Setting a mortising pin

A mortising gauge is a deceptively simple woodworking tool but an essential part of any makers toolbox if you do a lot of projects involving joinery.

This video was produced for its free video library by The Center for Furniture Craftsmanship in Rockport, Maine. The Center is a nonprofit, international woodworking school dedicated to providing the best possible education in wood craftsmanship and design.

The mortise gauge is used to layout the marks for the mortise and tenons prior to cutting. A mortise gauge is commonly made from hardwood and has brass fittings. It is a relatively inexpensive marking tool but, cost can vary depending on its design and features.

How to Tune a Mortise Gauge with Tim Rousseau

In this video, Tim Rousseau, an instructor at the Center for Furniture Craftsmanship, demonstrates how to tune a mortise gauge. A mortise gauge has two pins that are adjustable in their spacing and a fence that works in conjunction. A mortise gauge is similar but different to a marking gauge which has only a single pin.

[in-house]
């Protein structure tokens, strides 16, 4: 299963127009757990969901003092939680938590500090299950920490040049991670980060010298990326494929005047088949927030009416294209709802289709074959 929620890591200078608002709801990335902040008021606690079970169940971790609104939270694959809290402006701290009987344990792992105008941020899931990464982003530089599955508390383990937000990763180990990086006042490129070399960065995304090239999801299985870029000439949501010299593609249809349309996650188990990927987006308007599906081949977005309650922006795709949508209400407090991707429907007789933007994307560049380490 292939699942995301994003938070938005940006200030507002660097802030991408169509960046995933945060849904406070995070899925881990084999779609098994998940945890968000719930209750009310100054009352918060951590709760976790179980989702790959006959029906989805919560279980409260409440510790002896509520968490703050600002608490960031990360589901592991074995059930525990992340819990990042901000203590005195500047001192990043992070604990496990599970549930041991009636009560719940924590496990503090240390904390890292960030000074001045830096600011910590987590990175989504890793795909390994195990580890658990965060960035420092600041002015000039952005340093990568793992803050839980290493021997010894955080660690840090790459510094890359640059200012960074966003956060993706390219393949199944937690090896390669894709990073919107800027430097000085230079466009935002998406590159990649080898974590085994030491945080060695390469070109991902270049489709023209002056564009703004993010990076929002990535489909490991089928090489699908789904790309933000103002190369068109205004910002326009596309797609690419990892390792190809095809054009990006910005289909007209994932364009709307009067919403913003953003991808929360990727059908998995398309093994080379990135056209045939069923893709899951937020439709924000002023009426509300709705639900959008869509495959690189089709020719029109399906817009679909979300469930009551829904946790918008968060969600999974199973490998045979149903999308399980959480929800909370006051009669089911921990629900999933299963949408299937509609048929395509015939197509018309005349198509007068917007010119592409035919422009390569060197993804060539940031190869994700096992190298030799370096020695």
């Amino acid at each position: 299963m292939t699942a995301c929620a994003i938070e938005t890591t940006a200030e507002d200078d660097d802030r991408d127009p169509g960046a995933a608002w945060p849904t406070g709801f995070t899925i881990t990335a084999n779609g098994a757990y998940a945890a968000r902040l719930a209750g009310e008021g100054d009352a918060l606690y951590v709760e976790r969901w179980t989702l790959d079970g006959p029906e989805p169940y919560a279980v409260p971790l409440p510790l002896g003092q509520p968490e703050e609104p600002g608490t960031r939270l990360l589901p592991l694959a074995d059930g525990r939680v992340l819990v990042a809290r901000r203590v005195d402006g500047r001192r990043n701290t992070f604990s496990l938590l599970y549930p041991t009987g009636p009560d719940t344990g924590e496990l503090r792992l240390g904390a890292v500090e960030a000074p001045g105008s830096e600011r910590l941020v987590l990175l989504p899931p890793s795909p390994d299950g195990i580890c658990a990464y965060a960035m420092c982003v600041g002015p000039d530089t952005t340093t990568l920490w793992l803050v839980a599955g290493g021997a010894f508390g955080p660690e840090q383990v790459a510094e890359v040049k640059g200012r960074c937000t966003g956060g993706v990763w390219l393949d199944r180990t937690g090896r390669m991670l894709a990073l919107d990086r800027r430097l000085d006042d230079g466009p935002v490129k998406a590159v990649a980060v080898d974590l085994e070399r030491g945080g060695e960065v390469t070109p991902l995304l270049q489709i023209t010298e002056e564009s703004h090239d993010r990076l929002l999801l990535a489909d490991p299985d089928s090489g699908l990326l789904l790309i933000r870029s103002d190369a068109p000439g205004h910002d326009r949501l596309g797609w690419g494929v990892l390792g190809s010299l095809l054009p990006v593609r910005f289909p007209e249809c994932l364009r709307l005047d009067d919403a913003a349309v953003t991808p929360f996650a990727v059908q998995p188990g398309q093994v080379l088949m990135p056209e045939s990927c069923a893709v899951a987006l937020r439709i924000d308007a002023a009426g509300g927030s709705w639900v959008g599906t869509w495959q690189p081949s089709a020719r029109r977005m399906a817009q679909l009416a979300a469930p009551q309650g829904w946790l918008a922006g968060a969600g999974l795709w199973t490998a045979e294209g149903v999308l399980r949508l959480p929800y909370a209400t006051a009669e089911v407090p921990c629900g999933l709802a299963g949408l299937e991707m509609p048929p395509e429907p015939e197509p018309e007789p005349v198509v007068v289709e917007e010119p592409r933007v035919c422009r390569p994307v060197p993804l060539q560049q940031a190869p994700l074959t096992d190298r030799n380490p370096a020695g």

The first step is to give the tool a once-over, here are some things you're looking for:

  • Do the pins close-down to at least a 1/4" or less. If they don't, you may have to grind down one or both sections of the T-bar.
  • How snug the bar is, if the bar is too snug you may have to disassemble the tool and sand or file the sides of the slot to get pressure off the bar.
  • How flush the bars are with the wood. If you need to flatten the face, that can be done with sandpaper and plate glass.
  • How the fence travels on the beam. You want it to be free moving. If it's not, you may have to file the square opening. A metal file works well for light material removal. If the fence is too loose gluing on a shim or thick piece of paper may be necessary.
  • How the pins are as well as their height in relation to each other. In fact, this should be the area of focus. It's not uncommon to find that the pins are not the same height. If that's the case when you go to use the tool one line will be deeper than the other.

The video above will walk you through how to correct pin height discrepancies as well as other maintenance issues necessary to keep your mortise gauge in tip top shape.

Related Product Categories